If the conditions are right, a close partnership with the UK is in everybody's interests, particularly Ireland's. Currently, Ireland exports 14% of its goods and 20% of its services to the UK, which is twice the EU average. The agriculture and energy sectors are fully interconnected on the island of Ireland. Of course, such facts must be put in perspective. Before Ireland’s accession to the EU in 1973, the UK accounted for over 50% of Irish trade. Today, Ireland exports much more to the other EU countries than to the UK and the Single Market is a key asset for its financial and pharmaceutical industries. Nevertheless, the specific issues that Ireland faces deserve all our attention. Ireland shares a land border with the UK and most of its trade to the EU goes through the UK. This is why I engaged with the Dáil and Seanad, the Government and its administrators, as well as all the Irish Members of the European Parliament immediately after taking up my position. Ireland has done remarkable preparatory work and we must use our combined strength and work together to deliver solutions.
I want to listen to the concerns of the Irish people but I also want to pass on a message of hope and determination. For all the problems it creates, Brexit also reminds us of what the EU has built together, what each of us enjoys as EU citizens and how we can further improve the European project. The EU is not perfect; we know that. President Juncker put it candidly on the occasion of Europe Day this week. There are lessons to draw from the crisis and not only in Ireland. There are lessons to draw from Brexit and from the rising scores of populist parties in many countries, including mine. Let us not confuse public opinion with populism. We should listen to people's feelings and respond with policy change. This is how we will fight populism. I am convinced that Ireland will play a major role in these changes, as a centre for innovation, a strong and sustainable agrifood producer, a bridge across the Atlantic and as a supporter of the future relationship that we need to build with the UK.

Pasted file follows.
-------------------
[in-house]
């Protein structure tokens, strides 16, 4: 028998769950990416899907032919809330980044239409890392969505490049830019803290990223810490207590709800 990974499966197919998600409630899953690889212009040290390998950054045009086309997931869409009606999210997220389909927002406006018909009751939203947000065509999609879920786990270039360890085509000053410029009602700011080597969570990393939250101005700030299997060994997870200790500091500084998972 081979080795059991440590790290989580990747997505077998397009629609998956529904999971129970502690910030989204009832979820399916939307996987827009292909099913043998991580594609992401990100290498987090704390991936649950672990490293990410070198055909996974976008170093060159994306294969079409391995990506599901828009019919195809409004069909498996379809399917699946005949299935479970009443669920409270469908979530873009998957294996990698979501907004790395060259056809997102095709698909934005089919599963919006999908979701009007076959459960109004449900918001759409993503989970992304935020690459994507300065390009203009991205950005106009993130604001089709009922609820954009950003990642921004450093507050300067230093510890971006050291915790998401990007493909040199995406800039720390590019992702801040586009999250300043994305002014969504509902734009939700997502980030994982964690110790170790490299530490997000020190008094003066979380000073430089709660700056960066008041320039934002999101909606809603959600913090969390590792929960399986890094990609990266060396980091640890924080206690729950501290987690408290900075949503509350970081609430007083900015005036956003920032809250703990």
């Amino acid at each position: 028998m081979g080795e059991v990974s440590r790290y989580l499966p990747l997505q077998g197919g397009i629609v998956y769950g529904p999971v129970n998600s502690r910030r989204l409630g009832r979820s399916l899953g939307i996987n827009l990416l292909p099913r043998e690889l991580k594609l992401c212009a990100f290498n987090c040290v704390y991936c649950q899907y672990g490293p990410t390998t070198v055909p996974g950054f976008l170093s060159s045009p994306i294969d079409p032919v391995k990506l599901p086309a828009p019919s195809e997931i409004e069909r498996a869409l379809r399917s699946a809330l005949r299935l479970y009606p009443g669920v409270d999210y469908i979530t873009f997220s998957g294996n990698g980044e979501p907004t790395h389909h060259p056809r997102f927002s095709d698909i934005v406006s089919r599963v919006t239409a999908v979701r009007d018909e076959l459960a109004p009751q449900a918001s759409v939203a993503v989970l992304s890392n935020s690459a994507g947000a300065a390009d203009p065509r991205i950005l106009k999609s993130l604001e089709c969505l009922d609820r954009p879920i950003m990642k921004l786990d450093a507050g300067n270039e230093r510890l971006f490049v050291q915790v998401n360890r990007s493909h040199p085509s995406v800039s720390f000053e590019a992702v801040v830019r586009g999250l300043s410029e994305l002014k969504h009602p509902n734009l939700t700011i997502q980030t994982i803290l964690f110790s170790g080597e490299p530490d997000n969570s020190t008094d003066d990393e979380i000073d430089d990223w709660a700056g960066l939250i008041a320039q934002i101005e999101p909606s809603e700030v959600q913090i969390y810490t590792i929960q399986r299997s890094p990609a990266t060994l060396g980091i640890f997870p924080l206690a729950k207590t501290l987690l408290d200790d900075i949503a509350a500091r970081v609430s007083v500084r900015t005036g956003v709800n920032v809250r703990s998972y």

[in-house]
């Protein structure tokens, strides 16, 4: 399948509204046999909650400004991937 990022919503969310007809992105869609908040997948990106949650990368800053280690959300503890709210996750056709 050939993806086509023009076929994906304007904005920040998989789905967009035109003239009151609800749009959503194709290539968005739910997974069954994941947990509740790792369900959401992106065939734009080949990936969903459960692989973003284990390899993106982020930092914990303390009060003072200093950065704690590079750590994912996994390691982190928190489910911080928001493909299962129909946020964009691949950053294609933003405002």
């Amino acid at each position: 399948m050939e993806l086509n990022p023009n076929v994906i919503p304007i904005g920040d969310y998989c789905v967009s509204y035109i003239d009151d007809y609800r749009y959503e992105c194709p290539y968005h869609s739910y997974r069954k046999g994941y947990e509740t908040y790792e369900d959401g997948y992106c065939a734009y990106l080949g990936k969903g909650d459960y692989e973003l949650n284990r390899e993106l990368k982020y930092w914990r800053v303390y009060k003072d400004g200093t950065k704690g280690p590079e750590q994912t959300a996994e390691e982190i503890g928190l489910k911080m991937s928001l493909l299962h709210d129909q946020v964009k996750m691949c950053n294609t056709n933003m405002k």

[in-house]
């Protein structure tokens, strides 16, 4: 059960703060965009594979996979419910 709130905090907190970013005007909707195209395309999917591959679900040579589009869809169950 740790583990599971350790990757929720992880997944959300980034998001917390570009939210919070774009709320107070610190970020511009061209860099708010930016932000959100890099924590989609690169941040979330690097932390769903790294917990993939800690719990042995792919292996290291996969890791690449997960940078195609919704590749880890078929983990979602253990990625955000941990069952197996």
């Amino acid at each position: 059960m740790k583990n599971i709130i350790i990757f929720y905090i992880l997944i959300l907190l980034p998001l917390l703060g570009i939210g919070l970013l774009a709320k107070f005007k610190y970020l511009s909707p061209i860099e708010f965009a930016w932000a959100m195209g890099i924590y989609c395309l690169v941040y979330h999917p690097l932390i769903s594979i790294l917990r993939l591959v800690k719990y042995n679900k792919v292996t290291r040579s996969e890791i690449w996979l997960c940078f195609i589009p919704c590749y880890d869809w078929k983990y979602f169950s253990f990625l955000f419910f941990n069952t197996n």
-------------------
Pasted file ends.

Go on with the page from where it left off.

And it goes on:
Our objective is clear - we want these negotiations to succeed. I want us to reach a deal. The UK has been a member of the EU for 44 years and it should remain a close partner. We will need to negotiate a bold, ambitious but also fair free trade agreement. We will also need the same ambition for our research and innovation networks and for the fight against climate change, as well as in foreign policy, international co-operation and development. Almost 27 years ago, Nelson Mandela spoke in this very room just a few months after he was released from jail. He praised Ireland's leadership within the European Community to maintain strong pressure on the apartheid system in South Africa. Tomorrow, our international partners should be able to turn to the EU and the UK and find in them strong and united advocates of our shared European values. We also need the same ambition in the field of our internal and external security, whether it is the fight against terrorism, the exchange of information, the fight against hybrid threats or cybersecurity.
If we put things in the right order, if we negotiate with mutual respect, without any aggression or naivety and are open to finding solutions, there is no reason our strong Europe cannot maintain a strong relationship with the UK.
Dear Speakers and honourable Members, I have been a national parliamentarian for more than 17 years, both in the National Assembly and the French Senate. I will now listen carefully to the views of the Taoiseach and of all party leaders. In these negotiations and the public debate that now starts you have, as a national parliament, an essential role to play together with the European Parliament and civil society. That is why I have been so honoured by your invitation to address the two Houses of the Parliament of Ireland. Go raibh míle maith agaibh.